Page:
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Fiscal Policy in New EU Member States: Go East, Prudent Man!

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Abstract

The European Union (EU) accepted ten new member states (NMS) in 2004. These countries, mostly former socialist countries, have had to adjust their economic policies to the EU’s standards. Perhaps most difficult has proven to be fiscal policy whereby NMS must comply with the Stability and Growth Pact (SGP) rules. Indeed, six out of the ten NMS have breached the SGP limits and were put in Excessive Deficit Procedure (EDP). While the SGP is being modified, fiscal policy is set to remain on the agenda for all NMS in years to come. In this paper, we analyse fiscal policy in the NMS, focusing primarily on time period that immediately preceded their EU accession. We analyse the structure and scale of these countries’ fiscal policy and identify main trends in revenues and expenditures of their public budgets. We then explore dynamics of fiscal policy in the new member states and isolate main factors of the dynamics. Namely, we show how much of the consolidations was due to the fiscal authorities’ effort and how much was caused by external factors. We also show that most NMS’ governments have run rather inconsistent fiscal policy and have not consolidated their budgets appropriately by postponing politically difficult consolidation measures. However, we also identify a group of countries characterised by strong reform efforts and responsible fiscal policy making, supported usually by strong economic growth. In this context, room is given to economic, as well as political economy factors.

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Bibliographic Info

Paper provided by Charles University Prague, Faculty of Social Sciences, Institute of Economic Studies in its series Working Papers IES with number 76.

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Length: 29 pages
Date of creation: 2005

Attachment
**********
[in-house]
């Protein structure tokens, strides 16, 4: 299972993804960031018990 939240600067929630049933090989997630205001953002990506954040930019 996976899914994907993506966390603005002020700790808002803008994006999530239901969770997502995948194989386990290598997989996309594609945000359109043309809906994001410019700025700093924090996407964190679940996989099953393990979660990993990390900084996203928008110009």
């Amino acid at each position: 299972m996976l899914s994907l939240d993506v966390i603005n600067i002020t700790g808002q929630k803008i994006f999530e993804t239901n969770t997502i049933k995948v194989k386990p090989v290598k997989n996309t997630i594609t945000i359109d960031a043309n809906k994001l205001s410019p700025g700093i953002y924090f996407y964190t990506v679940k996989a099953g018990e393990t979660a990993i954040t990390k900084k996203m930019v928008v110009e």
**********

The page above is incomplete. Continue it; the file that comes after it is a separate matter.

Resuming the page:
Date of revision: 2005
Handle: RePEc:fau:wpaper:wp076

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Keywords: Fiscal Policy; New Member States; Consolidations; Stability and Growth Pact; Excessive Deficit Procedure; Growth Accounting; Probit Analysis.;

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Citations

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Cited by:
  1. Ileana Tache & Gheorghita Dinca & Melinda Keul, 2008. "Fiscal policy making in the new EU post-communist countries," EKONOMIAZ, Gobierno Vasco / Eusko Jaurlaritza / Basque Government, vol. 69(03), pages 80-107.
  2. Mihaela Bebeşelea & Paula Cornelia Mitran & Octavian Neguriţă, 2012. "Econometric model Concerning The Impact Of The Fiscal Policy Upon The Economic Development. The Case Of The Countries From Central And Eastern Europe, Members Of The European Union," Journal of Knowledge Management, Economics and Information Technology, ScientificPapers.org, vol. 2(3), pages 12, June.
  3. Philipp Paulus, 2006. "The final blow to the Stability Pact? EMU enlargement and government debt," Otto-Wolff-Institut Discussion Paper Series 03/2006, Otto-Wolff-Institut für Wirtschaftsordnung, Köln, Deutschland.
  4. Ondrej Schneider, 2007. "The EU Budget Dispute – A Blessing in Disguise?," Czech Journal of Economics and Finance (Finance a uver), Charles University Prague, Faculty of Social Sciences, vol. 57(7-8), pages 304-323, September.
  5. Jan Zápal & Ondrej Schneider, 2006. "What are their Words Worth? Political Plans and Economic Pains of Fiscal Consolidations in New EU Member States," CESifo Working Paper Series 1655, CESifo Group Munich.
  6. Massimiliano Castellani & Luca Fanelli & Marco Savioli, 2013. "Government Fiscal Efforts vs. Labour Union Strikes: It Takes Two to Tango," Working Paper Series 33_13, The Rimini Centre for Economic Analysis, revised Jan 2014.

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